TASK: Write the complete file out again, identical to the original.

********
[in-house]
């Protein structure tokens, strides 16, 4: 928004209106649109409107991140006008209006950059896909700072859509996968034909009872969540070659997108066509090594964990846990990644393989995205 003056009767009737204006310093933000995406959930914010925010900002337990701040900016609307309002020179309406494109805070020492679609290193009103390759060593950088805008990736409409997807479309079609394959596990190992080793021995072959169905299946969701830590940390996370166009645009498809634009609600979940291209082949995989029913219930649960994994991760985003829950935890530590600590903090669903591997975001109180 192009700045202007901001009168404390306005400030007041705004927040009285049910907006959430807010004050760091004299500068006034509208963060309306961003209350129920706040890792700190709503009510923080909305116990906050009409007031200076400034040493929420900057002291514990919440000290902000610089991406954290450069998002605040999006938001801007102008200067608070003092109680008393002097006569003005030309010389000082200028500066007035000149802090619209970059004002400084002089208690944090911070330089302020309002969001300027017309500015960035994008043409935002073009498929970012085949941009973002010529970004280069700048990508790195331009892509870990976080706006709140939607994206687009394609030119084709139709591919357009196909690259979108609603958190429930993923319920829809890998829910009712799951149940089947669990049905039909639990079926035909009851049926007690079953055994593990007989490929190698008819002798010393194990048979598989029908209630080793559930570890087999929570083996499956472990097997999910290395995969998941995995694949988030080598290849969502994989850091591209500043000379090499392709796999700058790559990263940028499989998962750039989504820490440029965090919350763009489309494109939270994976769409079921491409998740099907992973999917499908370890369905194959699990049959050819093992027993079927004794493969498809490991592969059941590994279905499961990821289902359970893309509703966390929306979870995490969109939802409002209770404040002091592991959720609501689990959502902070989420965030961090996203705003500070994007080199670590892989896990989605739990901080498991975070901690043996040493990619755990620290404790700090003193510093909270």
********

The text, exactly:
[in-house]
């Protein structure tokens, strides 16, 4: 928004209106649109409107991140006008209006950059896909700072859509996968034909009872969540070659997108066509090594964990846990990644393989995205 003056009767009737204006310093933000995406959930914010925010900002337990701040900016609307309002020179309406494109805070020492679609290193009103390759060593950088805008990736409409997807479309079609394959596990190992080793021995072959169905299946969701830590940390996370166009645009498809634009609600979940291209082949995989029913219930649960994994991760985003829950935890530590600590903090669903591997975001109180 192009700045202007901001009168404390306005400030007041705004927040009285049910907006959430807010004050760091004299500068006034509208963060309306961003209350129920706040890792700190709503009510923080909305116990906050009409007031200076400034040493929420900057002291514990919440000290902000610089991406954290450069998002605040999006938001801007102008200067608070003092109680008393002097006569003005030309010389000082200028500066007035000149802090619209970059004002400084002089208690944090911070330089302020309002969001300027017309500015960035994008043409935002073009498929970012085949941009973002010529970004280069700048990508790195331009892509870990976080706006709140939607994206687009394609030119084709139709591919357009196909690259979108609603958190429930993923319920829809890998829910009712799951149940089947669990049905039909639990079926035909009851049926007690079953055994593990007989490929190698008819002798010393194990048979598989029908209630080793559930570890087999929570083996499956472990097997999910290395995969998941995995694949988030080598290849969502994989850091591209500043000379090499392709796999700058790559990263940028499989998962750039989504820490440029965090919350763009489309494109939270994976769409079921491409998740099907992973999917499908370890369905194959699990049959050819093992027993079927004794493969498809490991592969059941590994279905499961990821289902359970893309509703966390929306979870995490969109939802409002209770404040002091592991959720609501689990959502902070989420965030961090996203705003500070994007080199670590892989896990989605739990901080498991975070901690043996040493990619755990620290404790700090003193510093909270």